Despite the release of the 2012 Columbia University think tank report from the National Center on Addiction and Substance Abuse (CASA) which says faith healing is not the answer, Columbia University has made a faith healing specialized Masters Degree program based on just that called the Spirituality and Mind-Body Institute. Most likely fueled by the easy money to be made when joining the Recovery Industry Cartel role of teaching Bill Wilson worship, chanting, rituals and ceremonies many people are choosing the easy way to make the enormous profits.
Merging Spirituality and Clinical Psychology at Columbia
By SHARON OTTERMAN
Published: August 9, 2012
The psychology graduate student ran a wooden stick across the edge of a Tibetan Buddhist singing bowl on Tuesday and asked the five homeless young men sitting in front of him to listen to the undulating sound, and to raise their hands when they could no longer hear it. One by one hands went up, until well after the sound had seemed to dissipate.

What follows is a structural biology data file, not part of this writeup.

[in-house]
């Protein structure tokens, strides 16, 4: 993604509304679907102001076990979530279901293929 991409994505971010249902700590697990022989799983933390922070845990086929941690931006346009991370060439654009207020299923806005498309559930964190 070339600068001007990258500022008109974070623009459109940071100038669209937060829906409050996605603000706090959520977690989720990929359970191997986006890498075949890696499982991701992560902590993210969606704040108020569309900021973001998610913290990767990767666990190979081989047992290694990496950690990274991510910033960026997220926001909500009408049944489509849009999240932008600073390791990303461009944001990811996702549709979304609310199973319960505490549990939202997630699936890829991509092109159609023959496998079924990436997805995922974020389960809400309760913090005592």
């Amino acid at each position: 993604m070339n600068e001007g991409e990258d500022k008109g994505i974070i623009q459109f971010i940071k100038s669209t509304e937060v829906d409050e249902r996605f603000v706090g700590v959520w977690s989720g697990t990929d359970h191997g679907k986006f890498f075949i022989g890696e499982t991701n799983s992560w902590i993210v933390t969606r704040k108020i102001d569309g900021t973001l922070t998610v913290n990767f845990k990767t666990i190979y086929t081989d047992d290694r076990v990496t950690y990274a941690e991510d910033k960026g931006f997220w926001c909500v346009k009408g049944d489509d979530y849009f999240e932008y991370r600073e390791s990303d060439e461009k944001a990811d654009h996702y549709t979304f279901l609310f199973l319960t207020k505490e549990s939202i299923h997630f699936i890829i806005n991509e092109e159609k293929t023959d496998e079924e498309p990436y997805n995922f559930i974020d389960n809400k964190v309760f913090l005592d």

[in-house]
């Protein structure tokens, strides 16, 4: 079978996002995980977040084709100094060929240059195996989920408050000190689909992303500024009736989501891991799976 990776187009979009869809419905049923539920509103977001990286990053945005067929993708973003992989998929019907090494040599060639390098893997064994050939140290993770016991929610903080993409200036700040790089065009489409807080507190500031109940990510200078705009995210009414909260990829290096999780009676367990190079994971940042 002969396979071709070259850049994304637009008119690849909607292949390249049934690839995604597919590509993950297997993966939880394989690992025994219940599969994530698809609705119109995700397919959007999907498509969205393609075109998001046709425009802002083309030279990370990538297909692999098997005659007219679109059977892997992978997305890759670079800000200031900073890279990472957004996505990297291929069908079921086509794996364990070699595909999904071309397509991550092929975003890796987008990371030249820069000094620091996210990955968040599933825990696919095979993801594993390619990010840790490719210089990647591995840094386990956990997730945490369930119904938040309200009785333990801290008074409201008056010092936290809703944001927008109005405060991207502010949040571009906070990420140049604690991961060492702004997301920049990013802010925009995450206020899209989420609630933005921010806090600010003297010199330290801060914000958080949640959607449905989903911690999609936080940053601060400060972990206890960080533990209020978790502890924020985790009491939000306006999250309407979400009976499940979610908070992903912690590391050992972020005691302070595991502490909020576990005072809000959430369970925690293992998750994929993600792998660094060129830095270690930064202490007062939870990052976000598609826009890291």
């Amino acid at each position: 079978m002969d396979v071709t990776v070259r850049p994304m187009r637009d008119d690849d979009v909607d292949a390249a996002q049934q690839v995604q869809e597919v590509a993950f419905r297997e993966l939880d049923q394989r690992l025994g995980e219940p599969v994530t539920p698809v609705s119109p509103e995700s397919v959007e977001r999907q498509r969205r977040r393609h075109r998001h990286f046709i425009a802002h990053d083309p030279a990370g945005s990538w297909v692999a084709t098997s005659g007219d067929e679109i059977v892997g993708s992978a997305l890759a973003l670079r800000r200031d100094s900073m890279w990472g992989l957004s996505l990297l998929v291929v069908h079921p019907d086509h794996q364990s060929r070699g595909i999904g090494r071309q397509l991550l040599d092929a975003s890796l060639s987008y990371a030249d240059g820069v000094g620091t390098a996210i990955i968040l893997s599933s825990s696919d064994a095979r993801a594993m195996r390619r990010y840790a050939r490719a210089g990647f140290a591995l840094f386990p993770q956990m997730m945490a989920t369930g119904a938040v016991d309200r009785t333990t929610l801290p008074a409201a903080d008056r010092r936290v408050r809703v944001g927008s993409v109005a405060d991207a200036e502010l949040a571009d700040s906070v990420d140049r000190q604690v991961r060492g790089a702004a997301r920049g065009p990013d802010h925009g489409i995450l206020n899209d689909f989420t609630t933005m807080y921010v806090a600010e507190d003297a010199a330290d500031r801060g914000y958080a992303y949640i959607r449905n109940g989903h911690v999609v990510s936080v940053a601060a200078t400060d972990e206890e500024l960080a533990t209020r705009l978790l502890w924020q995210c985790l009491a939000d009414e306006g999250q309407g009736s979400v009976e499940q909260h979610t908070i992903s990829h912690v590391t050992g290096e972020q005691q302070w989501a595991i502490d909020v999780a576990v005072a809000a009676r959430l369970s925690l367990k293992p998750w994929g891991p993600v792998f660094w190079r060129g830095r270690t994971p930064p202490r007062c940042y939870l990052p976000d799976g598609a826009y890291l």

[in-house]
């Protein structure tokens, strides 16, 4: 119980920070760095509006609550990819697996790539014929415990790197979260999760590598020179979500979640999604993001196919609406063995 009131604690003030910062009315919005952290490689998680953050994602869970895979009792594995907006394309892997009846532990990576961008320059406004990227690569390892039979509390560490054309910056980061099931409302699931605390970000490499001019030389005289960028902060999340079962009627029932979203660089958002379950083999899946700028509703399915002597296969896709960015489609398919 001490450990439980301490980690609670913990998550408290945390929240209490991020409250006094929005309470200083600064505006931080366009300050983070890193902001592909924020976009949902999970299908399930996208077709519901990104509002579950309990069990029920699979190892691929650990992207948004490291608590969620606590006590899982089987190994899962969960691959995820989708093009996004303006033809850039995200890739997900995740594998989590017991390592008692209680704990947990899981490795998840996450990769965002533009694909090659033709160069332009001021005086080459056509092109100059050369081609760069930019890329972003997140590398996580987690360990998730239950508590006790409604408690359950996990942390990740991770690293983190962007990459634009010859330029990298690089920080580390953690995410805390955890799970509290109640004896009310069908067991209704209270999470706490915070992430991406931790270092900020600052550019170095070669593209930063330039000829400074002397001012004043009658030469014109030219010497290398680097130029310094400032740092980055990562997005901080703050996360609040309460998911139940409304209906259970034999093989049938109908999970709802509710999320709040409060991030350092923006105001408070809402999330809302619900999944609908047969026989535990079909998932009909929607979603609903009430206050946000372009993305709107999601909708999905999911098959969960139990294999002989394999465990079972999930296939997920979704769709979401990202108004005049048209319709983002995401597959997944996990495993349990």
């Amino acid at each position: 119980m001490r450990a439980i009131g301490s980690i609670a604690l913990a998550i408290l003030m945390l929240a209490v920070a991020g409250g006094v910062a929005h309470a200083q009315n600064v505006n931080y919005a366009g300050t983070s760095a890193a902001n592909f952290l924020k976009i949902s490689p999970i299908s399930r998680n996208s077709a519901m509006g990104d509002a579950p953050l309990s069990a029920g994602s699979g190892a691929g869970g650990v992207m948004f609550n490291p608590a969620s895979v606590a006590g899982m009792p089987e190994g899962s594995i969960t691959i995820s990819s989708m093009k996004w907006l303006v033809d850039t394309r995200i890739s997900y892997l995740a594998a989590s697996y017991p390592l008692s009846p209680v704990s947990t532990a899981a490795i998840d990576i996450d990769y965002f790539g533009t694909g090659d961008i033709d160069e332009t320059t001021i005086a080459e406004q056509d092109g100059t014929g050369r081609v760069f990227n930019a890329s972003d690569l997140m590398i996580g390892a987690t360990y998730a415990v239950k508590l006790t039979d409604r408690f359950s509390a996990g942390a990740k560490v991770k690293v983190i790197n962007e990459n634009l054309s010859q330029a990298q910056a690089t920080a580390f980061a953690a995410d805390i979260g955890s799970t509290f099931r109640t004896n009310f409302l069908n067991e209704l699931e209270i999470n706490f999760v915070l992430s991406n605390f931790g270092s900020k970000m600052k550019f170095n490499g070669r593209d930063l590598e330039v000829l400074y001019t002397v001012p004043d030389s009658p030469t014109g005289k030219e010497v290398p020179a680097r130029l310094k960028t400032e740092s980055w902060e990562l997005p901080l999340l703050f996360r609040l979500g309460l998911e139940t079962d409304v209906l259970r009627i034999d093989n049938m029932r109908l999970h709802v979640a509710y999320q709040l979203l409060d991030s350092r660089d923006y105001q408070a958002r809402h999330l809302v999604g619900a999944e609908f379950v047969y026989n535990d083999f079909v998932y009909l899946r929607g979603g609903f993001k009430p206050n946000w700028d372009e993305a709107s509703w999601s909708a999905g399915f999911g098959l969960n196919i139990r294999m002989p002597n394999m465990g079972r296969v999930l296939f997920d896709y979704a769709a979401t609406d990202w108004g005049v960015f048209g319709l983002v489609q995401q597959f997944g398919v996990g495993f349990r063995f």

Then the student asked the men to take long breaths and to visualize themselves not in their current circumstances — living in transitional housing near the Lincoln Tunnel — but as their “best selves.” With eyes closed, the young men pictured those best selves loving their present selves. Then they visualized sending that love across the room, first to one of the other men, then to all of them.
After 15 minutes, they opened their eyes. They were still in a fluorescent-lighted conference room at Covenant House with a few plants, a coffee machine and a microwave. But their faces were relaxed. Over the course of 16 weeks of group therapy and meditation, a bond had formed among them, the young men said, one that they said filled them with a sense of possibility.
“It’s just like a balled fist,” said Roger Elliott, a Covenant House resident and an aspiring actor who asked that his stage name be used to protect his privacy. “If your fist is balled, there’s nothing going in and nothing going out. And what this has done for me is open my balled fist.”
The therapy sessions were part of a new effort by Columbia University’s clinical psychology program to experiment with integrating psychotherapy and spirituality in ways seldom seen at a major research university.
Mainstream psychology programs traditionally exist in the realm of academic language and empirical fact, keeping the supernatural at arm’s length. But in January, Columbia began a spirituality concentration in its clinical psychology master’s program, and last month, the university created a broader program, the Spirituality and Mind-Body Institute, to conduct research and host colloquia.
What will the Recovery Industry Cartel think of next?